In some embodiments, the chip 12 may be a memory chip and the chip 14 or the wafer 14 a may be a microprocessor. By the close and intimate bonding and automatic electrical connectivity between the chips 12 and 14, relatively fast access to memory may be achieved due to the close proximity and the reduction of RC delays in some embodiments.

While the present invention has been described with respect to a limited number of embodiments, those skilled in the art will appreciate numerous modifications and variations therefrom. It is intended that the appended claims cover all such modifications and variations as fall within the true spirit and scope of this present invention.

Patent Citations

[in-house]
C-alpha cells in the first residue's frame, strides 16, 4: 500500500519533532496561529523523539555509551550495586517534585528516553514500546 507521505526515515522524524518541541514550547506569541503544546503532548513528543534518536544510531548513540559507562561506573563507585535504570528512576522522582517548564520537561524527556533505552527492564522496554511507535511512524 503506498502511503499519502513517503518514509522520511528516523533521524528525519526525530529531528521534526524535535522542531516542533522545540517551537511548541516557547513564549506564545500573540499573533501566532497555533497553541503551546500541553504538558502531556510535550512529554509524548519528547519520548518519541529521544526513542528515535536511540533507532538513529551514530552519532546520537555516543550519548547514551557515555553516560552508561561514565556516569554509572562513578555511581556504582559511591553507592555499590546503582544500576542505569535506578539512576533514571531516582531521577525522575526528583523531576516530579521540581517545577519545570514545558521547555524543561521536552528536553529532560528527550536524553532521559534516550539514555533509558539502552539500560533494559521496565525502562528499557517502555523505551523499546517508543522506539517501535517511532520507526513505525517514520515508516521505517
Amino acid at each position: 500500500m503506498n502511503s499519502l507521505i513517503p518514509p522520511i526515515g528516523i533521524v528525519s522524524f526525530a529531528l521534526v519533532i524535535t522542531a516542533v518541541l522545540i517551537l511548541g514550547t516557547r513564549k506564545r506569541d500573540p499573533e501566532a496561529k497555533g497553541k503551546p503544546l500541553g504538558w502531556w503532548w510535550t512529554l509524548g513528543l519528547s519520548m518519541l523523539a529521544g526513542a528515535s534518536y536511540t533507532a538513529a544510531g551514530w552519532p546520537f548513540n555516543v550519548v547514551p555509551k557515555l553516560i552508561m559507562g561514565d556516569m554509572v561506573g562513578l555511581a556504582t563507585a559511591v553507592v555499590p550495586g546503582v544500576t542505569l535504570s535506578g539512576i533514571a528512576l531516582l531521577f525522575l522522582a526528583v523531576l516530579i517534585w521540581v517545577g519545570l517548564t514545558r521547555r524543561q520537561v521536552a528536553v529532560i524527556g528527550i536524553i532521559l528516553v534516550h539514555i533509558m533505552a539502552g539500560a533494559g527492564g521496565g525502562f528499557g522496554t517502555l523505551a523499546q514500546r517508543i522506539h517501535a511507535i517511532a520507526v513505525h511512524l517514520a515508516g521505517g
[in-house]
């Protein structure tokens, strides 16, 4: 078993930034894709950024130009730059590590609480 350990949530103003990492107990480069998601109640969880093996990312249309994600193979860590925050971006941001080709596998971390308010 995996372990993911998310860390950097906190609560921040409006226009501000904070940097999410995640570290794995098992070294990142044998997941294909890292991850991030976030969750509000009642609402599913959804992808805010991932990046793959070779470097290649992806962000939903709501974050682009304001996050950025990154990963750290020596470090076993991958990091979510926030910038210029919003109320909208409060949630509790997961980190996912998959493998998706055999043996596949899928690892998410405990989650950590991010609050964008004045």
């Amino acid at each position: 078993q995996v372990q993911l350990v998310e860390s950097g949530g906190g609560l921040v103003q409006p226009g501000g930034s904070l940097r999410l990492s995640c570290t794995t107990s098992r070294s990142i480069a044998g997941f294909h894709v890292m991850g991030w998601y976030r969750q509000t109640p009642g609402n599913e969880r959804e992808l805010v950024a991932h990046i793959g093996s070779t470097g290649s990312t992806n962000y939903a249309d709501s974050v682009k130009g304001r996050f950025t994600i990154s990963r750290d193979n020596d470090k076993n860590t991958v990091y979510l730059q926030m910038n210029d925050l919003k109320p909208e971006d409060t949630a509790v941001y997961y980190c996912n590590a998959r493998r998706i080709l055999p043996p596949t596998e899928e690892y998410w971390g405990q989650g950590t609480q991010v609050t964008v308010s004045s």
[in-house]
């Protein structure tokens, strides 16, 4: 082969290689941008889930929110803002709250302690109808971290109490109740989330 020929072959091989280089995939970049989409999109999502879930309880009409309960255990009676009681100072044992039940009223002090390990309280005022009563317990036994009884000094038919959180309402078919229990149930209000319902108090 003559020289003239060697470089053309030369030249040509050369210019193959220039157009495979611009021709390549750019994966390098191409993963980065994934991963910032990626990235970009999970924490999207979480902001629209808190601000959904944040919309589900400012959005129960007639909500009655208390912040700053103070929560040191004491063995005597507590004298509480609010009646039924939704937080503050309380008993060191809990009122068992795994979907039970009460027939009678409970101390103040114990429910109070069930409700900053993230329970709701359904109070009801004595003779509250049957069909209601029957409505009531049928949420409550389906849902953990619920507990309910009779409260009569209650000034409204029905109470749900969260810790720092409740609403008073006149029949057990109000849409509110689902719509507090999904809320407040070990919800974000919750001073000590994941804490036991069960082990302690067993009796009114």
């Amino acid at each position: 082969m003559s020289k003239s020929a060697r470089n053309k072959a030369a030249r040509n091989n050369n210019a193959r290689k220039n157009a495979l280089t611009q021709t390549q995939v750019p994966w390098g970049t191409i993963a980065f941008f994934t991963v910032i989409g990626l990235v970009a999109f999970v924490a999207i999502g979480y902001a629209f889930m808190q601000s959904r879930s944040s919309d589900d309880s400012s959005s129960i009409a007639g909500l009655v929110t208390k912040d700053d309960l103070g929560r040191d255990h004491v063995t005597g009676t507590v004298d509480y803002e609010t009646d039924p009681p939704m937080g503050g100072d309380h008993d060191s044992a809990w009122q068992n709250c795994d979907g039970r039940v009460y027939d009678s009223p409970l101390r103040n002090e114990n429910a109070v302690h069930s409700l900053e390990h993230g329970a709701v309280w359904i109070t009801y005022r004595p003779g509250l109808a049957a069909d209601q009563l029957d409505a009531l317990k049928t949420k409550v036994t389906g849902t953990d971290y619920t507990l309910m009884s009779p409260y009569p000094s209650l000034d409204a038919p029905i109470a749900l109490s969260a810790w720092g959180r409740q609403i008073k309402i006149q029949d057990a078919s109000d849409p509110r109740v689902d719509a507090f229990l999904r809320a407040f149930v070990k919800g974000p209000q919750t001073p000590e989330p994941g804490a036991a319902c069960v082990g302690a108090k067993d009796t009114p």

Cited PatentFiling datePublication dateApplicantTitle
US5824186 *Jun 7, 1995Oct 20, 1998The Regents Of The University Of CaliforniaMethod and apparatus for fabricating self-assembling microstructures
US6611237 *Nov 30, 2000Aug 26, 2003The Regents Of The University Of CaliforniaFluidic self-assembly of active antenna
US20030140317 *Sep 26, 2002Jul 24, 2003Brewer Peter D.Process for assembling three-dimensional systems on a chip and structure thus obtained
Non-Patent Citations
Reference
1Gracias et al., "Forming Electrical Networks In Three Dimensions By Self-Assembly", Science, vol. 289, p. 1170-72, Aug. 18, 2000.
2Jacobs et al., "Fabrication of a Cylindrical Display by Patterned Assembly", Science, vol. 296, pp. 323-325, Apr. 12, 2002.
3Yeh et al., "Fluidic Self-Assembly For The Integration Of Gas Light-Emitting Diodes On Si Substrates", IEEE Journal of Photonics Technology Letters, vol. 6, No. 6, pp. 706-708 Jun. 1994.